I am proud to present to you the latest progress-the front cover design which portrays all of the victims in this tragedy; (LtoR) Decedent, Tom Monfils, convicted men; Dale Basten, Michael Johnson, Michael Hirn, Reynold Moore, Keith Kutska and exoneree, Michael Piaskowski.

In my opinion, no words amply characterize the emotions conjured by this image…

book_cover_final_revision

I thought it fitting to also include something I shared in a previous blog–the book’s Foreword written by one of these men, Keith Kutska:   

While at the James River Paper Mill on the morning of November 21, 1992, Tom Monfils disappeared from his work area and was later found dead at another location in the mill. Despite the evidence pointing to suicide, the police assumed that an “angry mob” of his co-workers had murdered him. The investigation soon centered on six men who had been working at the mill that day. I know this because I am one of those six.

Few people, unless they or someone close to them has experienced what the “Monfils six” and their families have endured, are likely to understand the anxiety and sense of helplessness that overtakes an innocent person while he cooperates with law enforcement, only to have it call him a liar, a thug, and a murderer. Few can know what an innocent person suffers as he loses his job and becomes the subject of media stories and public contempt for a crime he did not commit. They will not experience or know the frustration that an innocent person experiences watching his family suffer as the investigation and trial continue.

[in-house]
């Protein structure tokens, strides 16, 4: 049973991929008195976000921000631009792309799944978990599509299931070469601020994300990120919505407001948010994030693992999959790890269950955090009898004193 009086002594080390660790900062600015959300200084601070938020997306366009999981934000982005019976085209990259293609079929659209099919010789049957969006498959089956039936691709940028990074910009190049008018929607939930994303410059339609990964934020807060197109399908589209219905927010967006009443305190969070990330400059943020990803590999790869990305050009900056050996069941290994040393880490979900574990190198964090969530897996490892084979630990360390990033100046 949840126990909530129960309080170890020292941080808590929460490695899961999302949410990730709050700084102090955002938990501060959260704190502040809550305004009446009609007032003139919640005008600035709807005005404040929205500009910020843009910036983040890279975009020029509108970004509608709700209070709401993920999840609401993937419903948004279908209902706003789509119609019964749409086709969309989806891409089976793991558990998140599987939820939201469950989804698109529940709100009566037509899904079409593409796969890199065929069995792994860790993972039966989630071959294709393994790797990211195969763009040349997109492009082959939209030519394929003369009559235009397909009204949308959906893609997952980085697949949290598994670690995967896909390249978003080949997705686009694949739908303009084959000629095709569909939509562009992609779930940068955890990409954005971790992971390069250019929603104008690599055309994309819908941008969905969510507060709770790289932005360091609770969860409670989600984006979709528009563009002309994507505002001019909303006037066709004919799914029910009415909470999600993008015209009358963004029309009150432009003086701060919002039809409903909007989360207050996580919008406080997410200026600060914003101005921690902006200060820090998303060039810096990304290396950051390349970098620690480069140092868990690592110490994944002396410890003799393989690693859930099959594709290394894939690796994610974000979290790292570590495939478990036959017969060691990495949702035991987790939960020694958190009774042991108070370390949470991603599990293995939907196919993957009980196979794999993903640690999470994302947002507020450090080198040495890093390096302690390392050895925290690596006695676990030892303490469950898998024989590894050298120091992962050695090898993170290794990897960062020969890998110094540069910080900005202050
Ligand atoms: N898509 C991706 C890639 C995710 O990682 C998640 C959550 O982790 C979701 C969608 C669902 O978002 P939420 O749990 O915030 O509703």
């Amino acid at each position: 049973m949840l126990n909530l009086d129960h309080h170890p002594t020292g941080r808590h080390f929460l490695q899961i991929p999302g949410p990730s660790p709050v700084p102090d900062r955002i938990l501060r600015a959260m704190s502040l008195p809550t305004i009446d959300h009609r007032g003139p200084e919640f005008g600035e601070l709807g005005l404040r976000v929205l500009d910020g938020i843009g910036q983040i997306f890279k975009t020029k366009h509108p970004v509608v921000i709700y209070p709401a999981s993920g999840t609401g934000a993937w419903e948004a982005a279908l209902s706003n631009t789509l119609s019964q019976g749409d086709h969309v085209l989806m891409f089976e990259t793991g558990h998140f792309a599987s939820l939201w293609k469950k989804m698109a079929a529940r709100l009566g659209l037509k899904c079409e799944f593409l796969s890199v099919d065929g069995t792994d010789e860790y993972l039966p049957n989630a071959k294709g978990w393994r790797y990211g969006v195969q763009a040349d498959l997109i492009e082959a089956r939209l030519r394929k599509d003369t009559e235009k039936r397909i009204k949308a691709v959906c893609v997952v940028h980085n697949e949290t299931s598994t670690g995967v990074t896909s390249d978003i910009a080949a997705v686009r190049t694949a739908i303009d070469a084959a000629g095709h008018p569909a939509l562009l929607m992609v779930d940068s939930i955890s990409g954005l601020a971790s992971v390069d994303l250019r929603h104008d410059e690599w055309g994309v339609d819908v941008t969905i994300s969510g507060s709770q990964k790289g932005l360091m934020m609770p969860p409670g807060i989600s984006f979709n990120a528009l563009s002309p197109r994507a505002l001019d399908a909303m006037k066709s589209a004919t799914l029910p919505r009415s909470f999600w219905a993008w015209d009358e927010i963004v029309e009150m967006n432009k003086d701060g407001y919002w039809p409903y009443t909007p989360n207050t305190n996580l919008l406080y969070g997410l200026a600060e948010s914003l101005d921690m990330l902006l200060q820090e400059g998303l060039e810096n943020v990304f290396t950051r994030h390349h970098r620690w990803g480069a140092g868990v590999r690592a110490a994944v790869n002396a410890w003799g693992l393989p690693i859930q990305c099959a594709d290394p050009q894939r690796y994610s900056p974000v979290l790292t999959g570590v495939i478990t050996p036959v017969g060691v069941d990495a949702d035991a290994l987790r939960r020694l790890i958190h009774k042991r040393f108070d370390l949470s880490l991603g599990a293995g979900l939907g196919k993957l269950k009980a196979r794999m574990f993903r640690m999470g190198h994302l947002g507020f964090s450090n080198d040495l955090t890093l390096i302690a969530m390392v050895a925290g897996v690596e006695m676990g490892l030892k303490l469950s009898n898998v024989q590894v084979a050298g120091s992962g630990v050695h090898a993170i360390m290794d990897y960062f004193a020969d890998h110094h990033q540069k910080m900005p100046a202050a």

Few people, unless they or someone close to them has experienced what the “Monfils six” and their families have endured, are likely to understand the anxiety and sense of helplessness that overtakes an innocent person while he cooperates with law enforcement, only to have it call him a liar, a thug, and a murderer. Few can know what an innocent person suffers as he loses his job and becomes the subject of media stories and public contempt for a crime he did not commit. They will not experience or know the frustration that an innocent person experiences watching his family suffer as the investigation and trial continue.

Staying hopeful is difficult. Because I have been convicted, the struggle is uphill. That is something that every wrongfully convicted person soon learns. What I have also learned is that an innocent person can choose to maintain his own integrity. That is one thing that the system cannot take. I will continue to speak the truth and declare my innocence, just as the other members of the “Monfils six” have.

After I had been in prison for more than fifteen years, I received a letter from Joan Treppa, a woman I had never met, but whose life was also changed by this case. She became a champion for all of us and for all wrongfully convicted people. If we regain our freedom, it will be because Joan cared and acted when she saw an injustice. I hope that this book inspires others to follow her path and become advocates for the wrongfully convicted.

–Keith M. Kutska

Visit this new site for indepth information about this case:

Lastly, thanks to all of you for accompanying me on this journey!